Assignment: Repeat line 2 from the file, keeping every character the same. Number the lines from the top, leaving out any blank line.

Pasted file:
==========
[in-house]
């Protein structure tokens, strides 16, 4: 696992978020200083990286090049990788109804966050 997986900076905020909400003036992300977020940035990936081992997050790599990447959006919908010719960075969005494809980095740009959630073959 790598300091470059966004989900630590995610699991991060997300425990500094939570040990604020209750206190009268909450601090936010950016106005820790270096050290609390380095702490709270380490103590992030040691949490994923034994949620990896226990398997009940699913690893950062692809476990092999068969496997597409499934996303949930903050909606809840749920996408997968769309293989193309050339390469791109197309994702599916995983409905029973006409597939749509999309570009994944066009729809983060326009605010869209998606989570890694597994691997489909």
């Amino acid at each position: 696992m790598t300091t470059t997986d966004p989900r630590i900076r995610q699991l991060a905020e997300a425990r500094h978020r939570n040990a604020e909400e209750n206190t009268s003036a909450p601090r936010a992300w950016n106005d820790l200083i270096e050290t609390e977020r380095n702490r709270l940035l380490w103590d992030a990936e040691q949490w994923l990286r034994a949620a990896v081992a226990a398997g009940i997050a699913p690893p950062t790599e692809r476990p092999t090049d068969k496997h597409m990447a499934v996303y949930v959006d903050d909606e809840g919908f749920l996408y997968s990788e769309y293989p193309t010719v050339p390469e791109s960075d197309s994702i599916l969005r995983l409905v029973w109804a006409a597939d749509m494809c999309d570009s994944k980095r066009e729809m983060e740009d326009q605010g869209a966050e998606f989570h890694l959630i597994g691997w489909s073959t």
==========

């Protein structure tokens, strides 16, 4: 696992978020200083990286090049990788109804966050 997986900076905020909400003036992300977020940035990936081992997050790599990447959006919908010719960075969005494809980095740009959630073959 790598300091470059966004989900630590995610699991991060997300425990500094939570040990604020209750206190009268909450601090936010950016106005820790270096050290609390380095702490709270380490103590992030040691949490994923034994949620990896226990398997009940699913690893950062692809476990092999068969496997597409499934996303949930903050909606809840749920996408997968769309293989193309050339390469791109197309994702599916995983409905029973006409597939749509999309570009994944066009729809983060326009605010869209998606989570890694597994691997489909």